St. Louis Children’s Hospital Department of Radiology shared a portable Digirad ERGO planar gamma camera and an experienced nuclear medicine technologist under a strict protocol for camera use and return to the Hospital. In contradistinction with SPECT cameras, planar panel cameras cannot distinguish the source of gamma emissions.




Fig 1 shows the LVAD placed above and slightly offset from the chest incision. Lead shielding was placed between the LVAD and body to isolate the detector from spurious emissions arising from blood pooled around the heart and from flowing through the great vessels along the spine. Lead shielding was placed over the lower abdomen to protect staff from radioactivity excreted into the bladder. Calves did not urinate during these studies. The bulls were not amenable to urinary catheter placement and percutaneous bladder drains were considered but avoided to avoid radioactive blood or urine leaks around the drains.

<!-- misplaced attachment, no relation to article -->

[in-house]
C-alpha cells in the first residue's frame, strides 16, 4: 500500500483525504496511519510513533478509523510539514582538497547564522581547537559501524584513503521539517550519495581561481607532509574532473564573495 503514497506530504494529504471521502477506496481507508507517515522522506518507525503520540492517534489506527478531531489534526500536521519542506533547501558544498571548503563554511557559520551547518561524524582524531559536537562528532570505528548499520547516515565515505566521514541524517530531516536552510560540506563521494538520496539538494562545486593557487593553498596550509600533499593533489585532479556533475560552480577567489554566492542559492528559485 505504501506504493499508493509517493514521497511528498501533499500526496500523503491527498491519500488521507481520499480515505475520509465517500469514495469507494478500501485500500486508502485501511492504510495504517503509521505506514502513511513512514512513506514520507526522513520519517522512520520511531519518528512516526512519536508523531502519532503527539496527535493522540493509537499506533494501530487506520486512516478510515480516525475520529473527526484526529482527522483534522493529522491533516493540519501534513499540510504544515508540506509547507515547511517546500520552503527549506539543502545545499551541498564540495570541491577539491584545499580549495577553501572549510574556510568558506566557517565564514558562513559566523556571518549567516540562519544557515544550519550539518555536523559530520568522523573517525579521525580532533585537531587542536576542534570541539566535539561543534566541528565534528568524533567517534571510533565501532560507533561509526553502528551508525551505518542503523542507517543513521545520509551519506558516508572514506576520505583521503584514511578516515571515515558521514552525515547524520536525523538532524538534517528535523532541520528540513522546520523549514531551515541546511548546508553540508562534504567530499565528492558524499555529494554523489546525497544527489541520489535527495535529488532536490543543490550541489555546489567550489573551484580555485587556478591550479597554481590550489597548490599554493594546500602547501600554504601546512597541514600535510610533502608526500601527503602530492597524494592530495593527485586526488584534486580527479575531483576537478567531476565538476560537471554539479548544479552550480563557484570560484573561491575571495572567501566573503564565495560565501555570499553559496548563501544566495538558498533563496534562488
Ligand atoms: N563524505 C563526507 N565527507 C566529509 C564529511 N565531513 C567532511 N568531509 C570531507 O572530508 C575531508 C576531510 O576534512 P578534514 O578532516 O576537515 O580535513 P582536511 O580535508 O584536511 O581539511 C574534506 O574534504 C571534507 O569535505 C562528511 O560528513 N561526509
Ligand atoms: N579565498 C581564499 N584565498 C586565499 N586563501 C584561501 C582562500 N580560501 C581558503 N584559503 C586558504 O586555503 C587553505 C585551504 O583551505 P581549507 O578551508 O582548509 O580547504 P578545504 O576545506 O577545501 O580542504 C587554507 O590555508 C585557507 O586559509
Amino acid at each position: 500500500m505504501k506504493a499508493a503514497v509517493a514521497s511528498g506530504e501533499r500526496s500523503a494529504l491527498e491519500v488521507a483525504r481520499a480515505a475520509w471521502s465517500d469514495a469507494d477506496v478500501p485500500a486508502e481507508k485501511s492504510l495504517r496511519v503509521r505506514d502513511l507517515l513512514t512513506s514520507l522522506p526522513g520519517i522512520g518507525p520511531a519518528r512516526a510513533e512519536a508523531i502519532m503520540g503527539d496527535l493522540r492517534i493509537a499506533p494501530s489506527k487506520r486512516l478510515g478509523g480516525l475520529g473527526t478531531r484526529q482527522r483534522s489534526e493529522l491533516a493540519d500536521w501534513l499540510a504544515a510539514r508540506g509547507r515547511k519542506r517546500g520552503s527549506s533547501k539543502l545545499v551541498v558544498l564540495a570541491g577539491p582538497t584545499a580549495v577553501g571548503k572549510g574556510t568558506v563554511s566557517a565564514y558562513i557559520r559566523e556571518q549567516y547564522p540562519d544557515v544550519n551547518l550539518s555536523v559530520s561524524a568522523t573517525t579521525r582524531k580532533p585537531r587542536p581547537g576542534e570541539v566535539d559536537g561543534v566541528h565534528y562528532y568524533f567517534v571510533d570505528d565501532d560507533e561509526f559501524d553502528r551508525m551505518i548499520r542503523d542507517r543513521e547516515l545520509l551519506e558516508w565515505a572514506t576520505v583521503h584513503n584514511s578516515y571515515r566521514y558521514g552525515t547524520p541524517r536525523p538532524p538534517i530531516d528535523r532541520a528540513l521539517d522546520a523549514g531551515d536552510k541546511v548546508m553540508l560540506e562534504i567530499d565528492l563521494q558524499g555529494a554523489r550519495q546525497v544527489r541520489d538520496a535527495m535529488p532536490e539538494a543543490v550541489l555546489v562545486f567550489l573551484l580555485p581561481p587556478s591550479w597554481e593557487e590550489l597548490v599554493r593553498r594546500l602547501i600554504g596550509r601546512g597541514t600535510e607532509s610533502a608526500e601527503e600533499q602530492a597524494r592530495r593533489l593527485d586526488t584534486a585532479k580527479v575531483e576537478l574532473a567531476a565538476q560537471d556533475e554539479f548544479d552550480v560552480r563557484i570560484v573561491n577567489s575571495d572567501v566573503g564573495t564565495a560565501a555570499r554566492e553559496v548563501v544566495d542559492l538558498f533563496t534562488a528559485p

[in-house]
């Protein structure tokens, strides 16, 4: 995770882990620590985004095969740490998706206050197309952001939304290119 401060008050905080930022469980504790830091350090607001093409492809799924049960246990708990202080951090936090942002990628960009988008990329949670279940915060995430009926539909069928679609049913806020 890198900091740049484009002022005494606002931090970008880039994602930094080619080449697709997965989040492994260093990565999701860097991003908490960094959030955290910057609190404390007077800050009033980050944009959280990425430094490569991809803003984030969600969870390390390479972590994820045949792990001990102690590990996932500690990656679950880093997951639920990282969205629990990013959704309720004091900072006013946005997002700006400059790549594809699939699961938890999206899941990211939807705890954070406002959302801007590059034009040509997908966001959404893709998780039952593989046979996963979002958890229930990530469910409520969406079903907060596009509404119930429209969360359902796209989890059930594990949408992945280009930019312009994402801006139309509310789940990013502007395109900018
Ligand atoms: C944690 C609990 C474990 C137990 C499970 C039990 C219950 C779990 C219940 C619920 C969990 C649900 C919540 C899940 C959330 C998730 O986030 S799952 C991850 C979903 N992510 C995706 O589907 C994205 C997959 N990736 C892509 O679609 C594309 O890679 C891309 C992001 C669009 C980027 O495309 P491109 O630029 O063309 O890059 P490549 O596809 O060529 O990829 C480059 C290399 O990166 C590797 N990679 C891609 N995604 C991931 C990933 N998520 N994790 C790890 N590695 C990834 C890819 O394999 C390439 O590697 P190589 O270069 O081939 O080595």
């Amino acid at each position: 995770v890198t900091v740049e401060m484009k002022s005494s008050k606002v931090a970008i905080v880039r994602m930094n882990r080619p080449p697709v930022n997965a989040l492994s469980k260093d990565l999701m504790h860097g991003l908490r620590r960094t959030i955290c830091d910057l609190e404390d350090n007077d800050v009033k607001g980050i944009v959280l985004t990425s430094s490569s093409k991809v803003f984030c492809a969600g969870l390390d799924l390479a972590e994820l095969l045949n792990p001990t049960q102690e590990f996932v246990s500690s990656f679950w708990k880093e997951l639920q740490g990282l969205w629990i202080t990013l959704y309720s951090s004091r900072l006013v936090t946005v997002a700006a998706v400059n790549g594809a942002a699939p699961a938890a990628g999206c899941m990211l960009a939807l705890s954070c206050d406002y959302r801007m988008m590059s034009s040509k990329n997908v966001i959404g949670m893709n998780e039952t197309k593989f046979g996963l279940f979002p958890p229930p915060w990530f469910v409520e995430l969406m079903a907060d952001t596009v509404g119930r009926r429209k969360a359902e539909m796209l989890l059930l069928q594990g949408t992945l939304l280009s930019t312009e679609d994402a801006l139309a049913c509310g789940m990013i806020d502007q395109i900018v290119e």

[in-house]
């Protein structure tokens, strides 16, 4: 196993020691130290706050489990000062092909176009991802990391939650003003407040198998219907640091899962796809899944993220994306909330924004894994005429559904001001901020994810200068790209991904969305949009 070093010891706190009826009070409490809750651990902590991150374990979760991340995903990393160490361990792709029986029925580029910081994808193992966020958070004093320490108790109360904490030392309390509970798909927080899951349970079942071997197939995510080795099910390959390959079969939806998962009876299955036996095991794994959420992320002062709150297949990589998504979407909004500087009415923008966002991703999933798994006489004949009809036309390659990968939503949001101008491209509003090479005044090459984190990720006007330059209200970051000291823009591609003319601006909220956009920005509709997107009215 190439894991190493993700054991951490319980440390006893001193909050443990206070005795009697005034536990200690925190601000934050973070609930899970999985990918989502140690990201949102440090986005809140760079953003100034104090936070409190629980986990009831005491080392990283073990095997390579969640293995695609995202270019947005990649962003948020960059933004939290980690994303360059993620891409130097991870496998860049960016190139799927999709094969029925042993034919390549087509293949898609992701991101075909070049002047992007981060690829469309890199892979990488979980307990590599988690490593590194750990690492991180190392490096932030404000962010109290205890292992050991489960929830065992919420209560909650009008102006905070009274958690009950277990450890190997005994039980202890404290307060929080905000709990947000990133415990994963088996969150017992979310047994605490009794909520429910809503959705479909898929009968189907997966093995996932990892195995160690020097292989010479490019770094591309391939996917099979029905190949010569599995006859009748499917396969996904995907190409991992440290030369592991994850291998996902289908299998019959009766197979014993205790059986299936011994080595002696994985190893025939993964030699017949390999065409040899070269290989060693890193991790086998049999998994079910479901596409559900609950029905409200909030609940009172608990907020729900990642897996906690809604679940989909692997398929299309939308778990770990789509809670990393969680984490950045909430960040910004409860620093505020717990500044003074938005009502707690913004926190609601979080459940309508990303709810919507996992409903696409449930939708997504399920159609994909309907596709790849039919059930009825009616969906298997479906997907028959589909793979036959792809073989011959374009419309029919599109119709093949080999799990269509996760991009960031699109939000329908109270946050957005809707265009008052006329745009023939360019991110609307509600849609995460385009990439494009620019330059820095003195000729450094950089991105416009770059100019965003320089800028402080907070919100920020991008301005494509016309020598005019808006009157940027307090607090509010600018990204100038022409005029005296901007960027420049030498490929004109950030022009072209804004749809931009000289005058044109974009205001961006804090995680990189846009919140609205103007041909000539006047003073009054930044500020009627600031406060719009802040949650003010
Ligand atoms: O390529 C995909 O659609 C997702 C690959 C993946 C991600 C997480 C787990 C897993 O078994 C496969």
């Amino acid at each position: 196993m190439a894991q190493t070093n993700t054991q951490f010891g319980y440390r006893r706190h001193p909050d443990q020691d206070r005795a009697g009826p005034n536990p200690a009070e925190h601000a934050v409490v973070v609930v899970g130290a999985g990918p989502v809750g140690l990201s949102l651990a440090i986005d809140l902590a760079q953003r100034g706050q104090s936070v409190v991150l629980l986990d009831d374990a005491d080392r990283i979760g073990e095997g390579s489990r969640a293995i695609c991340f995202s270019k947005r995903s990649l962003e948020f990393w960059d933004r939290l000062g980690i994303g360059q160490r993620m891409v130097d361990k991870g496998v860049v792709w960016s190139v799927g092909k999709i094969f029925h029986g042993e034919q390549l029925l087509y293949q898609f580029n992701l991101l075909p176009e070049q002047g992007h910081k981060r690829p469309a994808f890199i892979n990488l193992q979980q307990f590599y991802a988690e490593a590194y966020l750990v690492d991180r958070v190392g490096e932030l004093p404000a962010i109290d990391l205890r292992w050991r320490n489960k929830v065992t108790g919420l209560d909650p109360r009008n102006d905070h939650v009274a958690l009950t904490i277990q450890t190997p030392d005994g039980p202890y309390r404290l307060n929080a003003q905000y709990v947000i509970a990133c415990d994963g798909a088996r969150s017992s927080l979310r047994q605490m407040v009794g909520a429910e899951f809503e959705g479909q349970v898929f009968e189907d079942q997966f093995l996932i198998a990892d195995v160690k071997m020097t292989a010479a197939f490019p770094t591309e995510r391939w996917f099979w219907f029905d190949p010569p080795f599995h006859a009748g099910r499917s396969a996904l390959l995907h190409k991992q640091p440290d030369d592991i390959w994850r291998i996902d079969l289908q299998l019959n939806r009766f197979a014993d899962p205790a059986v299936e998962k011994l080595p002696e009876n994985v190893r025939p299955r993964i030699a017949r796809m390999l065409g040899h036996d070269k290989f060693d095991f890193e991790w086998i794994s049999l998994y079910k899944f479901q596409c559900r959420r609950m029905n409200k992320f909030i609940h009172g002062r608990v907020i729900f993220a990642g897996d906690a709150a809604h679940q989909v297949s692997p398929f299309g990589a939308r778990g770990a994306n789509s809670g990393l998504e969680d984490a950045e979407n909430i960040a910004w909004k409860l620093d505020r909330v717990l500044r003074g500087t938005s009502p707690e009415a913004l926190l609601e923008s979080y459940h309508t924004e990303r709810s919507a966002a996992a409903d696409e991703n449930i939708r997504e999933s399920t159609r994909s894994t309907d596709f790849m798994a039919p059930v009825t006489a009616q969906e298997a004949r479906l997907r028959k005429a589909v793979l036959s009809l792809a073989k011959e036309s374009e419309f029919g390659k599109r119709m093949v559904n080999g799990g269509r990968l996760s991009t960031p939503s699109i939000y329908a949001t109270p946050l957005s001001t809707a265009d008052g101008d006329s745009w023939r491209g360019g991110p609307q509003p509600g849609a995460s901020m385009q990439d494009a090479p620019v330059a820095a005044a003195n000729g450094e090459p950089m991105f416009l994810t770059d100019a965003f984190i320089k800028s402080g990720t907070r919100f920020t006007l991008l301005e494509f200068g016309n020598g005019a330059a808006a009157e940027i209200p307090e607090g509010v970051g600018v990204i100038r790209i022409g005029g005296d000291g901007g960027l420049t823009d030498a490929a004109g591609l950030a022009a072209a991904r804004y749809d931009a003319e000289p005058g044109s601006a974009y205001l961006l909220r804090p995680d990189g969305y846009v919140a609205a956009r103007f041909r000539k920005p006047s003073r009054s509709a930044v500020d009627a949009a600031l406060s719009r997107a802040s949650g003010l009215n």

Five animals received 99mTc-F4A IV doses at 2.5, 5.0 or 10 mCi IV. Timed venous blood samples were drawn and gamma images were serially acquired every 1 min near the time of injection then roughly every 5 to 10 min thereafter. Pharmacokinetic and imaging data were analyzed with GraphPad and MatLab, respectively. LVADs were recovered, allowed to decay, and returned to Thoratec for evaluation (pending).













Fig 2A presents the blood pharmacokinetic (PK) profile of the first 2 animals imaged after receiving 10mCi or 5mCi of 99mTc-F4A, respectively. Compared to preliminary mouse studies, the circulatory half-lives of the probe were markedly decreased. Unexpectedly the PK (%ID/g) curves of the first 2 animals did not align. Compartmental analysis suggested a prolonged third half-life, possibly from unbound 99mTc-tricarbonyl (~3%) interacting with plasma protein. To test and negate this, excess cysteine was added to 99mTc-F4A doses, and the PK studies of the next three calves given 2.5, 5.0, and 10.0 µCi closely aligned (Fig 2B).  99mTc-F4A had 23.2 min β-elimination half-life with a 25.8 L volume of distribution, 0.03 min-1 elimination rate (Ke) and 0.76 L/min clearance rate.